The future looks bleak for many young people who've entered the workforce since 2006. A new survey of high school graduates from the John J. Heldrich Center for Workforce Development at Rutgers University finds only 3 in 10 are employed full time, compared with all college graduates, who are employed at nearly twice that rate.
Some 73 percent of high school grads think they need more education to have a successful career. According to a Heldrich survey released in May only one fifth of recent graduates of four-year colleges and universities said their generation will have more success than the generation before them. More than twice as many (58 percent) said they will have less financial success than the previous generation. The reports find the situation facing less-educated young people appears to be far worse than it is for college grads.
Who knew what and when at JP Morgan Chase before the bank lost huge bets on derivatives? Those questions are to be raised today at a Senate hearing. The US Comptroller of the Currency is set to appear, telling the Banking Committee that starting late last year, JPMorgan changed its strategy aimed at containing risk. The agency is examining whether the bank's policies were inadequate before it suffered a $2 billion-plus trading loss this spring.
The agency, part of the Treasury Department, oversees about 2,000 national banks and has had about 65 examiners onsite at JPMorgan's offices. The lead government regulator is also reported to be looking into whether the bank provided adequate information about its trading strategies before the risky trades were made.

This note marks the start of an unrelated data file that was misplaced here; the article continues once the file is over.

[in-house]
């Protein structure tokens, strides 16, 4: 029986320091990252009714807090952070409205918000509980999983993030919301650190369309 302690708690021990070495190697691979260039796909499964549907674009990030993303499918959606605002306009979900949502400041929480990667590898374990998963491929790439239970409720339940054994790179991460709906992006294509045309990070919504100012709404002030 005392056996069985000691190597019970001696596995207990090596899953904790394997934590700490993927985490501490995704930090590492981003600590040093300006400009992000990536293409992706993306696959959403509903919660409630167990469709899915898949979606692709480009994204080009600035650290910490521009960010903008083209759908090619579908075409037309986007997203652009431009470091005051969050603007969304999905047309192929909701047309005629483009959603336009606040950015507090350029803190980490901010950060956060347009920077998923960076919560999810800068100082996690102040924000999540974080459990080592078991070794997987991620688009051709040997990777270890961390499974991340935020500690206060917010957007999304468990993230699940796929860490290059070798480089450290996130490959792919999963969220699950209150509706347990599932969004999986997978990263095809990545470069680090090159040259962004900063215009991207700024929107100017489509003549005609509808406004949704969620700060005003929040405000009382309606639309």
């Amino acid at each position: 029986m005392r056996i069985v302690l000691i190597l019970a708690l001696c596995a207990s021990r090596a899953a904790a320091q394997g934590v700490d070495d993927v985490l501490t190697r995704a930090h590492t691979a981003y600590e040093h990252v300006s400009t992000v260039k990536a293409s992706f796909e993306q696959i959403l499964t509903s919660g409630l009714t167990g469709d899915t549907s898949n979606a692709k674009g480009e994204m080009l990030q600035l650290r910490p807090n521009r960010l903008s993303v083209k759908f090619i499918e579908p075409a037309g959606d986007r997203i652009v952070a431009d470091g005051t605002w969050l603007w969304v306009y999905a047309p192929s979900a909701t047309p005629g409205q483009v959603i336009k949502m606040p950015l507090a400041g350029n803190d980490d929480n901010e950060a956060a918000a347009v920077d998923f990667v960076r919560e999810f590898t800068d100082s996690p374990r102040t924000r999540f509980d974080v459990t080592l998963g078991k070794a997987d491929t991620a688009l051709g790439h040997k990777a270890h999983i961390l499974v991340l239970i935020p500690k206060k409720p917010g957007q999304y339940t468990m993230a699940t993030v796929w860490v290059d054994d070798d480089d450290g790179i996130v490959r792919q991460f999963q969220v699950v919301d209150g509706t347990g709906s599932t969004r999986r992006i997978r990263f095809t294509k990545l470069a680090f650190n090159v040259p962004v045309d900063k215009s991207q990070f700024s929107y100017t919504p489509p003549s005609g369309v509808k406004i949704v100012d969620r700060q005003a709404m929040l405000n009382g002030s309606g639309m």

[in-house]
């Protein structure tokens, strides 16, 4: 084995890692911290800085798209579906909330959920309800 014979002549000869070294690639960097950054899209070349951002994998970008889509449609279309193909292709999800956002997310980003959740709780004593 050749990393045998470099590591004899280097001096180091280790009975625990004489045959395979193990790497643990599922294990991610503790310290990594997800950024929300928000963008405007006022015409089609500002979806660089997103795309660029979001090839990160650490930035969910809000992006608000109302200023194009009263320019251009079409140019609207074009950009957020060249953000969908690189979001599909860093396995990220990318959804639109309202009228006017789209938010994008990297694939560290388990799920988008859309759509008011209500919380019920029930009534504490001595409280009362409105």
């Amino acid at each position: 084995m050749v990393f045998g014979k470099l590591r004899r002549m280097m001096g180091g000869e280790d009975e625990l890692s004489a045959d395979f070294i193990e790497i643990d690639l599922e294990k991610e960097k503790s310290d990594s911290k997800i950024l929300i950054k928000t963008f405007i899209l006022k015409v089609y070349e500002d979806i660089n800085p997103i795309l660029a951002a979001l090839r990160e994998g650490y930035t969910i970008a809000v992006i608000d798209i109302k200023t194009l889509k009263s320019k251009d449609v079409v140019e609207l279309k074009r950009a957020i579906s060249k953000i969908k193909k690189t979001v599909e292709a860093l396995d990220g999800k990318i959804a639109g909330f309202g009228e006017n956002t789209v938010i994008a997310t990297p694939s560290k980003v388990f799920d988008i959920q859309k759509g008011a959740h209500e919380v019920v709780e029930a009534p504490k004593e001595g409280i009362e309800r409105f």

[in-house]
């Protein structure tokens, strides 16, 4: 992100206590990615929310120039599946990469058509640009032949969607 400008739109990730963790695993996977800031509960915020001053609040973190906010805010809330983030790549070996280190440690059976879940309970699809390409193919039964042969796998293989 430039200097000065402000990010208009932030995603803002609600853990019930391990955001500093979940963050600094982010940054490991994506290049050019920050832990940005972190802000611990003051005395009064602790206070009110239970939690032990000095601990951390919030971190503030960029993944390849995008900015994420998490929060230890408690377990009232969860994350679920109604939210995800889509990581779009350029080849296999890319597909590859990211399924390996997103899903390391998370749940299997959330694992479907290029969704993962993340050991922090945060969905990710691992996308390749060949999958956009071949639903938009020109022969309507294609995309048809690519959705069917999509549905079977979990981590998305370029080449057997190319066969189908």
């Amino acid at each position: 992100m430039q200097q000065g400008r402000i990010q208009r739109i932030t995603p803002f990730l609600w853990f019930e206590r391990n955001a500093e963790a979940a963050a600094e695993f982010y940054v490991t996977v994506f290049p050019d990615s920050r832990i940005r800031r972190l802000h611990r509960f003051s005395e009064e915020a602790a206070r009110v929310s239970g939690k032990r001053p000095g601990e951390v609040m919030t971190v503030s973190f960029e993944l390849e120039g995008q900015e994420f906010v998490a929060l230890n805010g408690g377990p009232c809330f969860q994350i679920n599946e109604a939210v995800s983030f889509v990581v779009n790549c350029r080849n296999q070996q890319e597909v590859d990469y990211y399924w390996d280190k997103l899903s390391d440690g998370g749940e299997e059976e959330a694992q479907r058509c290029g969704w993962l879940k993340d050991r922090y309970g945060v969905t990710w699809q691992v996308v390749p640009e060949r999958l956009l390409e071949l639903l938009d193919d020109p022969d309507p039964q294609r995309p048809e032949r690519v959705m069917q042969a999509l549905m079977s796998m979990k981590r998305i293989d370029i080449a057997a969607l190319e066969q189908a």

Stock averages rose yesterday, but Facebook fell for the third day in a row. The stock lost nearly 4 percent, to close Tuesday at $25.87. It is 32 percent below its initial public offering price of $38. It's the stock's lowest closing price to date. There have been concerns about Facebook's ability to keep increasing revenue and make money from its growing mobile audience.
Investor Warren Buffett says that despite recent signs of weakness, the U.S. economy isn't likely to slip back into a recession. But he warned that could change if the effects of Europe's financial crisis were to "spill over in a big way." The Federal Reserve today releases its Beige Book economic survey, prepared for the next policy-setting meeting.
Richard Davies Business Correspondent ABC NEWS Radio